Please use this identifier to cite or link to this item: https://ahro.austin.org.au/austinjspui/handle/1/11202
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dc.contributor.authorWilson, Danielle Len
dc.contributor.authorBarnes, Mareeen
dc.contributor.authorEllett, Lenoreen
dc.contributor.authorPermezel, Michaelen
dc.contributor.authorJackson, Martinen
dc.contributor.authorCrowe, Simon Fen
dc.date.accessioned2015-05-16T00:47:26Z
dc.date.available2015-05-16T00:47:26Z
dc.date.issued2010-12-07en
dc.identifier.citationThe Australian & New Zealand Journal of Obstetrics & Gynaecology 2010; 51(1): 38-46en
dc.identifier.govdoc21299507en
dc.identifier.otherPUBMEDen
dc.identifier.urihttp://ahro.austin.org.au/austinjspui/handle/1/11202en
dc.description.abstractAnecdotal reports of sleep disturbance during pregnancy are abundant; however, objective measurement of sleep changes has so far produced conflicting results.To objectively measure sleep architecture and investigate subjective sleep quality in the first and third trimester of pregnancy, when compared to the nonpregnant state.Twenty-seven women in the third trimester of pregnancy, 21 women in the first trimester of pregnancy and 24 nonpregnant control women underwent overnight polysomnography and completed questionnaires regarding sleep quality and mood.Women in the third trimester of pregnancy had poorer sleep efficiency, more awakenings, less stage 4 sleep, more stage 1 sleep and fewer minutes in rapid eye movement sleep when compared to the control group. Cortical arousals were seen more often during pregnancy, particularly in response to respiratory events and limb movements. Sleep during the first trimester was affected to a lesser extent, with more wake time after sleep onset and less stage 4 sleep when compared to the controls.Sleep during pregnancy is compromised by higher amounts of wake and cortical arousals leading to sleep fragmentation, with greater amounts of light sleep and less deep sleep. Mood state did not have an effect on sleep. Given the impact of sleep on well-being, this study increases our understanding of the characteristics of sleep during pregnancy, to help recognise when severe sleep disruption may warrant referral to a specialist for appropriate diagnosis and treatment.en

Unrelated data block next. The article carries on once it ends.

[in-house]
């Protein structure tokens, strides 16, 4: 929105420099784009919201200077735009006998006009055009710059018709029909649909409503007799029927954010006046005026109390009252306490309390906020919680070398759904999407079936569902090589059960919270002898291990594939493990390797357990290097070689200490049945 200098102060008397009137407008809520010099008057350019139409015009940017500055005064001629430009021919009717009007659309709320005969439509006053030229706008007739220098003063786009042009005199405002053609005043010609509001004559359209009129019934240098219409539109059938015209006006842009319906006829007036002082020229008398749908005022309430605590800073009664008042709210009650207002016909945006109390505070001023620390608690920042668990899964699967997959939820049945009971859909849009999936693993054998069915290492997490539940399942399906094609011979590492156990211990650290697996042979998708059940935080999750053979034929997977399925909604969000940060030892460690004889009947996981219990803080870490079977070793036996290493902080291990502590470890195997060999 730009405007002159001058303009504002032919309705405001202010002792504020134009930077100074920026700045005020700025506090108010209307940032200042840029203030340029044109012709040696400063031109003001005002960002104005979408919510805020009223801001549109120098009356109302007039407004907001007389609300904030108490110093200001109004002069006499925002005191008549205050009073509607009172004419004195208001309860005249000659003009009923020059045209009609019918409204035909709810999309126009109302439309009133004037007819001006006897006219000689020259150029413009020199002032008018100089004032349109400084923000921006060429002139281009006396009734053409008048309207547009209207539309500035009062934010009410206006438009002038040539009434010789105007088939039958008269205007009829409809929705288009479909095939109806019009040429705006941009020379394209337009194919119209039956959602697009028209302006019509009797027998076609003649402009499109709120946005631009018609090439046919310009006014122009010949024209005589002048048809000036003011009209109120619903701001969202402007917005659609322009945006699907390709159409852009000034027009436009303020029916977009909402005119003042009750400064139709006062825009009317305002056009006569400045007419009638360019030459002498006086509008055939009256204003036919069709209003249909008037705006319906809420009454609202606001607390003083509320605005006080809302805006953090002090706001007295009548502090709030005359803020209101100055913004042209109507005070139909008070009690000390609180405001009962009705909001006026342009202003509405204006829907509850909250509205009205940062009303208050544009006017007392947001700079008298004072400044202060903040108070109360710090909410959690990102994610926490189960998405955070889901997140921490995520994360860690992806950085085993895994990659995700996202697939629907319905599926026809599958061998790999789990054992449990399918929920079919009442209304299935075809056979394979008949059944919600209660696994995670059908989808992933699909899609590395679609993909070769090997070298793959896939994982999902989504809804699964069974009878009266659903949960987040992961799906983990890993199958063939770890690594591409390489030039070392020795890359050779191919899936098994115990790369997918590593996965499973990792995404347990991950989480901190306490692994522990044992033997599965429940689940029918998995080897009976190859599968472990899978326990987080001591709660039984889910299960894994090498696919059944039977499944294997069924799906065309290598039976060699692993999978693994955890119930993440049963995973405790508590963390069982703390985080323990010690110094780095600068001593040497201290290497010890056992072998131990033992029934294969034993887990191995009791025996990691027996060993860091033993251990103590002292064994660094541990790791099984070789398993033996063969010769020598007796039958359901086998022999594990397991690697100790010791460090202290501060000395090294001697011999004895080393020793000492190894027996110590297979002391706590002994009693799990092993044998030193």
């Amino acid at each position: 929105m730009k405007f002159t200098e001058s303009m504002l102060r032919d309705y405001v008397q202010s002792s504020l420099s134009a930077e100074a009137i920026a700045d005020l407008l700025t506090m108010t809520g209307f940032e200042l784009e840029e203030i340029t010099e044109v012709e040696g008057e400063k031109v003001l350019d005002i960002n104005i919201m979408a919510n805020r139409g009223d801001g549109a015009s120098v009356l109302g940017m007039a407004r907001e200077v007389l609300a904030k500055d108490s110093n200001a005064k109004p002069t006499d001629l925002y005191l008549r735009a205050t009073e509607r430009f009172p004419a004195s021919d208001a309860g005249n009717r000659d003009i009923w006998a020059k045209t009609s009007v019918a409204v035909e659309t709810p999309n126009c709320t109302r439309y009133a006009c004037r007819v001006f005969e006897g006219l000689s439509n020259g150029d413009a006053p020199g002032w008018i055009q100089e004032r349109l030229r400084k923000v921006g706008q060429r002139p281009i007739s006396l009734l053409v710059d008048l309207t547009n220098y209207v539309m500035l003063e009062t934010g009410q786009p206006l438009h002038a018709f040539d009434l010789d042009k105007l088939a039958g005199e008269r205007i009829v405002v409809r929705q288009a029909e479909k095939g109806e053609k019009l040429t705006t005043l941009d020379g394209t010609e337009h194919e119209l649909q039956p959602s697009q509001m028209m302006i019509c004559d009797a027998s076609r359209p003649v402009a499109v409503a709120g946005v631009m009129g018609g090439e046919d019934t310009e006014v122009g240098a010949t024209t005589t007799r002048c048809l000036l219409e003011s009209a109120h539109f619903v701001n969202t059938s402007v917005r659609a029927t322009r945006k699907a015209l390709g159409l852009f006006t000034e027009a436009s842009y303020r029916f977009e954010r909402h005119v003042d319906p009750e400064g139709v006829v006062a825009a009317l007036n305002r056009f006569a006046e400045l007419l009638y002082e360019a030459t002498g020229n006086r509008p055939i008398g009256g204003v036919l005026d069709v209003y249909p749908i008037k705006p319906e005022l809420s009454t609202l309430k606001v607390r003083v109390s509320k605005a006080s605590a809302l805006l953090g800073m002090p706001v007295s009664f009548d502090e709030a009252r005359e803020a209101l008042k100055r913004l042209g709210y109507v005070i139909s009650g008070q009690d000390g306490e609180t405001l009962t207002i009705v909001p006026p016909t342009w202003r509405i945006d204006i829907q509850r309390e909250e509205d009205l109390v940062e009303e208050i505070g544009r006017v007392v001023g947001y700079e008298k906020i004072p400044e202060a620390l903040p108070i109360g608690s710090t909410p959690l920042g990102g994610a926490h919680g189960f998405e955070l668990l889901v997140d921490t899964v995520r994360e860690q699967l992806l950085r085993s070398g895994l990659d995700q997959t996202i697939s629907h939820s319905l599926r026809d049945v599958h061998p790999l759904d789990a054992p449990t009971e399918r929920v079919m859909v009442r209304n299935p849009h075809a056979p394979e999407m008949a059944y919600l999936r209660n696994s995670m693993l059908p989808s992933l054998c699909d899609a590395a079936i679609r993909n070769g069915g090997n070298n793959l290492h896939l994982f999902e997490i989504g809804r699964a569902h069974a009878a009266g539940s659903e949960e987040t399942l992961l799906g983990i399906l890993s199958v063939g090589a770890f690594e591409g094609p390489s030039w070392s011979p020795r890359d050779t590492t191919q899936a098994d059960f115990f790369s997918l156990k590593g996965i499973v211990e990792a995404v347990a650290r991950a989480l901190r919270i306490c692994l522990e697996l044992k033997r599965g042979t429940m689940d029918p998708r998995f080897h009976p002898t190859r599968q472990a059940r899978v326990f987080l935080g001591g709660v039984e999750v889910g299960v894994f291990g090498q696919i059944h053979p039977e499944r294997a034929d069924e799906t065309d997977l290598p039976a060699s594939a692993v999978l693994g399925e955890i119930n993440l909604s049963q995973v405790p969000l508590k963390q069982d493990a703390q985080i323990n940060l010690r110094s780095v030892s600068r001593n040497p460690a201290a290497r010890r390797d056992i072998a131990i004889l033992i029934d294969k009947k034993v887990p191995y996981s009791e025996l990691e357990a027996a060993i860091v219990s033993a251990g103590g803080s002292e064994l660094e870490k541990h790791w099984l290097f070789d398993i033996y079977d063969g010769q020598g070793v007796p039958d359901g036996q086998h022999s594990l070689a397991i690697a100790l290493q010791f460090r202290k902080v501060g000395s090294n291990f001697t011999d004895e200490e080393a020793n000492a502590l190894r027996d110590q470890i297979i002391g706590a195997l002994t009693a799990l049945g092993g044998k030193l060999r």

dc.language.isoenen
dc.subject.otherAdulten
dc.subject.otherArousal.physiologyen
dc.subject.otherCerebral Cortex.physiopathologyen
dc.subject.otherFemaleen
dc.subject.otherHumansen
dc.subject.otherPolysomnographyen
dc.subject.otherPregnancyen
dc.subject.otherPregnancy Complications.physiopathologyen
dc.subject.otherPregnancy Trimester, First.physiologyen
dc.subject.otherPregnancy Trimester, Third.physiologyen
dc.subject.otherSleep.physiologyen
dc.subject.otherSleep Arousal Disorders.physiopathologyen
dc.subject.otherSleep Initiation and Maintenance Disorders.physiopathologyen
dc.subject.otherSleep Stages.physiologyen
dc.subject.otherSleep, REM.physiologyen
dc.subject.otherWakefulness.physiologyen
dc.titleDecreased sleep efficiency, increased wake after sleep onset and increased cortical arousals in late pregnancy.en
dc.typeJournal Articleen
dc.identifier.journaltitleThe Australian & New Zealand journal of obstetrics & gynaecologyen
dc.identifier.affiliationSchool of Psychological Science, La Trobe University, Bundoora, Victoria, Australiaen
dc.identifier.doi10.1111/j.1479-828X.2010.01252.xen
dc.description.pages38-46en
dc.relation.urlhttps://pubmed.ncbi.nlm.nih.gov/21299507en
dc.type.austinJournal Articleen
item.cerifentitytypePublications-
item.fulltextNo Fulltext-
item.grantfulltextnone-
item.openairecristypehttp://purl.org/coar/resource_type/c_18cf-
item.openairetypeJournal Article-
item.languageiso639-1en-
crisitem.author.deptInstitute for Breathing and Sleep-
crisitem.author.deptInstitute for Breathing and Sleep-
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